Sixty million at risk as deadly 'Frankenstorm' Sandy triggers mass evacuations
The ‘Frankenstorm’ Sandy is set to be unprecedented in size once it hits the US mainland Monday night. Tens of millions of people could be affected as the hybrid hurricane wreaks havoc from the East Coast to the Great Lakes on Halloween week.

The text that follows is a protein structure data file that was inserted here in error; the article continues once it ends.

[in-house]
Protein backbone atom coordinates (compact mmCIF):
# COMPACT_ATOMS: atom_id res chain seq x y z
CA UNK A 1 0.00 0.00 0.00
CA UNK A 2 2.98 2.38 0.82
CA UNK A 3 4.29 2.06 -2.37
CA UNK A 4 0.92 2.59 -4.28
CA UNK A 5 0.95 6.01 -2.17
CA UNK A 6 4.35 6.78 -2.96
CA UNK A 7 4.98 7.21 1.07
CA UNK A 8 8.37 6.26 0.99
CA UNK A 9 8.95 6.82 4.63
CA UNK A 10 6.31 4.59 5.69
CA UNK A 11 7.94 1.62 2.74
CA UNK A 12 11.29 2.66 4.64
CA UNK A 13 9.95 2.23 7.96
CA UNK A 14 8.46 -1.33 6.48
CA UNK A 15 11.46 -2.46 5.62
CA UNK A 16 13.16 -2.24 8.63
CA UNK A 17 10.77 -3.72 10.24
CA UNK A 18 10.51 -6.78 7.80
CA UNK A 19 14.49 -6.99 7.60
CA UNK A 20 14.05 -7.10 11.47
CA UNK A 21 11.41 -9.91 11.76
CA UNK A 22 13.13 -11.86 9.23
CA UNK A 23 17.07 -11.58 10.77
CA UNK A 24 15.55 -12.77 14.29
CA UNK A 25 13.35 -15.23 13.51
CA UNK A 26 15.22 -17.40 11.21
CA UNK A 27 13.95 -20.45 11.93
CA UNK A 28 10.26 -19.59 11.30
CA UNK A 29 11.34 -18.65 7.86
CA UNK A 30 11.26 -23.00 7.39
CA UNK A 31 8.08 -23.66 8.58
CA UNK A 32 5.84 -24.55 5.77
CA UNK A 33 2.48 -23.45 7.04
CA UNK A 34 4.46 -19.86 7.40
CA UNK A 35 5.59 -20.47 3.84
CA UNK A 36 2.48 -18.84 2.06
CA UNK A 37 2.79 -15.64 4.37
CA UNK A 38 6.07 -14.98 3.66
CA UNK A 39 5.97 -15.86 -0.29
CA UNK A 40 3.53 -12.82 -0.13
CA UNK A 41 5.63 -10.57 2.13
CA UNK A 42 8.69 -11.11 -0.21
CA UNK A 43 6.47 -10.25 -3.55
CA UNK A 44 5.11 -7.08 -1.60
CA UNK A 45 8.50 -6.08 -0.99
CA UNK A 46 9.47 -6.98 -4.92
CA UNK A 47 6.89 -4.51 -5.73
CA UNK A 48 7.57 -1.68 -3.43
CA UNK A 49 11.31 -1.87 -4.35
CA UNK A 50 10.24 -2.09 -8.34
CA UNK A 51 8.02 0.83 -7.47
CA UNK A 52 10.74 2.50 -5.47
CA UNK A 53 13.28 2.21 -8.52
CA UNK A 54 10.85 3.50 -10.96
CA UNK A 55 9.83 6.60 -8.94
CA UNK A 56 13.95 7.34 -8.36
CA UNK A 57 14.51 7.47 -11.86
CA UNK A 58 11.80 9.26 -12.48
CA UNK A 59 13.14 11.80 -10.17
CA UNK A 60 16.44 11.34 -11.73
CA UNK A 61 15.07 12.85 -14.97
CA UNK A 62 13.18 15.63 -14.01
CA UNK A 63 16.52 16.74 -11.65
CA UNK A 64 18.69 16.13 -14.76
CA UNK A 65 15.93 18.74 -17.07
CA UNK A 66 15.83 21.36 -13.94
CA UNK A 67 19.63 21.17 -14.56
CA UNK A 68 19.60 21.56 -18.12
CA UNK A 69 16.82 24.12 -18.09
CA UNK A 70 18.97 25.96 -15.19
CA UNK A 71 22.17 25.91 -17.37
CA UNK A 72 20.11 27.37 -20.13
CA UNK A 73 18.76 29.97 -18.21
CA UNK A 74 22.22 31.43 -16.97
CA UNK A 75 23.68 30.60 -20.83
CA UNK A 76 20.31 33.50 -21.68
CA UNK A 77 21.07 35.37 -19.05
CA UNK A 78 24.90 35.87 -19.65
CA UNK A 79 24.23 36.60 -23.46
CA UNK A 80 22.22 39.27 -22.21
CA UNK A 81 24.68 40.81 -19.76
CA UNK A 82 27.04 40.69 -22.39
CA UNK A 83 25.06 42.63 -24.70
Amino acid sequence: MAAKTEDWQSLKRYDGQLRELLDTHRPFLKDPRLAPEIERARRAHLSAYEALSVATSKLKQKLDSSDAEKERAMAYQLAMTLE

Increasingly dire warnings of powerful winds, power outages, widespread flooding, torrential downpours and even snow are being sounded in New York and other major population centers as Hurricane Sandy continues its trek up from the Caribbean.President Obama signed an emergency declaration for the states of New York and Massachusetts and District of Columbia on Sunday evening.Forecasters said Sandy is set to transform into "super storm," as the tropical storm merges with a winter storm and a cold front, threatening up to 12 inches of rainfall in some areas and heavy snow inland."We're looking at impact of greater than 50 to 60 million people," says Louis Uccellini, head of environmental prediction for the National Oceanic and Atmospheric Administration.Set to approach the coasts of the mid-Atlantic states by Monday, Sandy is likely to make landfall in the New York metropolitan area, home to about 22 million people, on Monday night.The Category 1 storm’s sustained winds of 75 mile per hour are nothing extraordinary, but with hurricane force winds reaching out 105 miles from its center and weaker tropical storm-force winds extending 700 miles, forecasters are on edge about its potential impact.The powerful gusts are expected to stretch as far inland as Pennsylvania.“These winds are just amazing in terms of their high speed. I cannot recall ever seeing model forecasts of such an expansive areal wind field with values so high for so long a time. We are breaking new ground here,” a National Weather Service meteorologist in the agency’s Washington, DC/Baltimore office said on Saturday night. "The size of this [Sandy] alone, affecting a heavily populated area, is going to be history making," said Jeff Masters, a hurricane specialist who writes a blog for Weather Underground.